Day Six: A Character-Building Experience

Today’s Prompt: Who’s the most interesting person (or people) you’ve met this year?

This Writing 101 post assignment is supposed to help build my skills at describing people and their traits and their affect on me by describing someone new in my life. But I don’t really meet a lot of new people. I can’t think of anyone I know whom I met for the first time in the last twelve months. So I’m going to write about someone I met about 30 months ago: my beloved Lulu.

No one else in my life has had the impact she has. No one else has left such a lasting impression, transformation really, on my life. So what is it about her? What is her Character?

My first impulse is to fill up paragraphs with lists of her many amazing qualities, traits, attributes and accomplishments. My first impulse when speaking of her is always to make the page glow with her bright light and goodness. That would be easy to do, because she has many wonderful qualities that set her apart from any crowd.

But a long list of praises wouldn’t accurately capture her character, wouldn’t keep your interest and would quickly grow cloying and trite.

Rather than make that mistake, let me tell you what I see as her greatest character feature. This is a risk, because by choosing only one, many more amazing things about her are left unsaid and you might get a false sense of who she is and why I value her so highly. But I’m going to risk it.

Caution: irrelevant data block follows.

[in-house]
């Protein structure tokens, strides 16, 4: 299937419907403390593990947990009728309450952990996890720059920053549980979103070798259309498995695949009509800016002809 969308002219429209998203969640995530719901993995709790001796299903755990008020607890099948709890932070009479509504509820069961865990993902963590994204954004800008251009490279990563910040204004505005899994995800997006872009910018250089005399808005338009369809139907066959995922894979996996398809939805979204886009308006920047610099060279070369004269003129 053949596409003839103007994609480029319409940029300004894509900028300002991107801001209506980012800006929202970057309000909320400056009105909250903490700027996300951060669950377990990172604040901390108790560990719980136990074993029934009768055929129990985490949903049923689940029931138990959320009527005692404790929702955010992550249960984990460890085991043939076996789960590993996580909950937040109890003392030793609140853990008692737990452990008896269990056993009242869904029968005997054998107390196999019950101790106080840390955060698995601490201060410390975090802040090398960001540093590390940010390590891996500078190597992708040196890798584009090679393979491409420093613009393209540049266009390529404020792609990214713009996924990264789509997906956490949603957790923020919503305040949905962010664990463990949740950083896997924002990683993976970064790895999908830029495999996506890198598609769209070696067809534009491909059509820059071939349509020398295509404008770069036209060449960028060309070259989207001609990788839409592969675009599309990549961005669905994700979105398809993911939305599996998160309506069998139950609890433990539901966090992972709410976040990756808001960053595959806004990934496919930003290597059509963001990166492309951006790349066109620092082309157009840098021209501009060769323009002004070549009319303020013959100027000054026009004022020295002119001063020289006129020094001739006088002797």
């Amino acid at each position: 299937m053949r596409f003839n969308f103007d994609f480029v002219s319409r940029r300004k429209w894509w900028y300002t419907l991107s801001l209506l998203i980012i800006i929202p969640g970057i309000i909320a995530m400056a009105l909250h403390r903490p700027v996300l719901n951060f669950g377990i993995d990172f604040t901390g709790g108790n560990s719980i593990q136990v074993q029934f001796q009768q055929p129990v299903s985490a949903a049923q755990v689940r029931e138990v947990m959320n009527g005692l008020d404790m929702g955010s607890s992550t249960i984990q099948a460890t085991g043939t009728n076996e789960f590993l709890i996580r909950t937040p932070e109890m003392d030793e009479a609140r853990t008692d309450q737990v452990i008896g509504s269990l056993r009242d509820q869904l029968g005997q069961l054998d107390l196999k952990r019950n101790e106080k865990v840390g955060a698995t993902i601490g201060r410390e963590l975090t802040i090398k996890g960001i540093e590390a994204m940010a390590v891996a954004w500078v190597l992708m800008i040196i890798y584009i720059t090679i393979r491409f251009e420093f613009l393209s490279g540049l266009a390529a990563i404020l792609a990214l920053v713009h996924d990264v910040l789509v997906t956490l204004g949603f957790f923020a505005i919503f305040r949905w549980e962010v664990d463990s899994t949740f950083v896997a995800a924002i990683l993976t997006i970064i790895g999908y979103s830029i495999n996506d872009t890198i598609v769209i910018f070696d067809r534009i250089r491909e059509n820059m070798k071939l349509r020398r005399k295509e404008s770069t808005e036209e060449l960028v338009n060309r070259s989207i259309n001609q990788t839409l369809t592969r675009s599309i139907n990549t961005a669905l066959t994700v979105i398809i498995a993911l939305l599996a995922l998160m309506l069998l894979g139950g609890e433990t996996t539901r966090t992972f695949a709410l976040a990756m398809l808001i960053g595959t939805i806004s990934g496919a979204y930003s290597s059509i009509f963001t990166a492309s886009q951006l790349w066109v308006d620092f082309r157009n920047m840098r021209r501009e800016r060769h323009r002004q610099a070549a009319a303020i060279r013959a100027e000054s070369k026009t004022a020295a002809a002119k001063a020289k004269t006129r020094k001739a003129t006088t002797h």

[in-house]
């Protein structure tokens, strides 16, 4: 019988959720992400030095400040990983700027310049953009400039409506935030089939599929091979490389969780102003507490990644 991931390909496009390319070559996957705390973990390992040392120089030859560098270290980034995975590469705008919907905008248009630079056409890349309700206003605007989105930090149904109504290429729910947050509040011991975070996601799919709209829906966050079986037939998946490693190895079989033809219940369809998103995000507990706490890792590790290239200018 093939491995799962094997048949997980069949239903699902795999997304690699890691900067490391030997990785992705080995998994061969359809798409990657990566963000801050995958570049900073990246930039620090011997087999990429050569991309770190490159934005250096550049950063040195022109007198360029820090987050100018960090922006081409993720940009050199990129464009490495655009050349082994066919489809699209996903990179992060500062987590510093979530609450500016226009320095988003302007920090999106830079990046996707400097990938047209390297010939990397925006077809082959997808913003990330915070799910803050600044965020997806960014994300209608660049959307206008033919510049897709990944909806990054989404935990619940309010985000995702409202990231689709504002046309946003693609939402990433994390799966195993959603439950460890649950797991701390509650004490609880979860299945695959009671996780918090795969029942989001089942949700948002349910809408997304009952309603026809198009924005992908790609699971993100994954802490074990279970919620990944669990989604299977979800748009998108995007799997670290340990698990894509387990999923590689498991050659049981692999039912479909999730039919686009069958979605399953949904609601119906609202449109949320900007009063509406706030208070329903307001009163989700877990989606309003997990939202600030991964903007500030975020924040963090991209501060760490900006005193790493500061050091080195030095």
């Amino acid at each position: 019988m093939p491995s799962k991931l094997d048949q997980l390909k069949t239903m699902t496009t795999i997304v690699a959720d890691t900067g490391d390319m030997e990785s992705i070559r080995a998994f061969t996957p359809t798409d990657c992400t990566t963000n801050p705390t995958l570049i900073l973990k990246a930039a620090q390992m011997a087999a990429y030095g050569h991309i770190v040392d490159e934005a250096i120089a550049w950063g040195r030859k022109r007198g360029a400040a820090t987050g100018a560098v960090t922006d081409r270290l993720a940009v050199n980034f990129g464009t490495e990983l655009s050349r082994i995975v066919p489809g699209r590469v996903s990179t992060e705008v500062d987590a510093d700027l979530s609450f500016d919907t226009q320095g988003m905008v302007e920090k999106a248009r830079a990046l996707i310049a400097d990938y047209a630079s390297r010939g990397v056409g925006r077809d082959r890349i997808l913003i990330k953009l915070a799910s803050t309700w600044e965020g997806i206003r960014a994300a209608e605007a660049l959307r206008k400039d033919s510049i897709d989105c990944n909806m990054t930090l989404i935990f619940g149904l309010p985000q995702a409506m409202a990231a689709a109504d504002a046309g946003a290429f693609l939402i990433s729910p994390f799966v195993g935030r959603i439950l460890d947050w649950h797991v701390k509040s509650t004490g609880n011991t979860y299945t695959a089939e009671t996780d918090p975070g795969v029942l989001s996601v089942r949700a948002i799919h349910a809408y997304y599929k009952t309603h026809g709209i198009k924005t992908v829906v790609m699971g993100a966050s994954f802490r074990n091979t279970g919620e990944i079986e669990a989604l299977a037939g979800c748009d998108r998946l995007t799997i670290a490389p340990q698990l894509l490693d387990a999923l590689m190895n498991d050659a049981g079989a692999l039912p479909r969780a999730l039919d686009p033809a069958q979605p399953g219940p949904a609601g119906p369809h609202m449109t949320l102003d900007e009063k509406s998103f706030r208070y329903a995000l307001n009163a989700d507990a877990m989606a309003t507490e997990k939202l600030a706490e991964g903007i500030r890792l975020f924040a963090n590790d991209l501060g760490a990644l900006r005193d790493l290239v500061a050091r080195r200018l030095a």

My amazing Lulu is, to my eyes and heart, the loveliest human alive. But it is not the engaging smile, the addictive laughter, the soft golden hair, the bright, intelligent eyes, or the quick, quirky wit that captivates me most about her. Lots of people are smart and funny and pretty. But I have found in her a rare quality that defines her character above any other: an all-encompassing compassion that radiates acceptance and caring and safety for all.

That sort of agapé love is rare, despite the millions of religious zealots around the world who profess to have that sort of unconditional love for everyone. Even more rare in my experience is the fact that her compassion is for all life, not just human life. While it is true that lots of people are animal lovers, how many truly view the animals in their care as persons in their own right and treat them with the dignity of personhood? My Lulu does.

It is this acceptance, this capacity for reverence of all life that I find most extraordinary about my beloved. She Seems to have infinite room in her heart to love and care for everyone she meets, regardless if they are two-legged or four, furred, feathered, scaled or otherwise. She sees intrinsic value in the life energy of any being and treats it with the reverence and respect owed to such a miraculous being.

It’s that wonder and openness of her heart that loves first and questions last that makes her character, for me, such a rare and beautiful thing.


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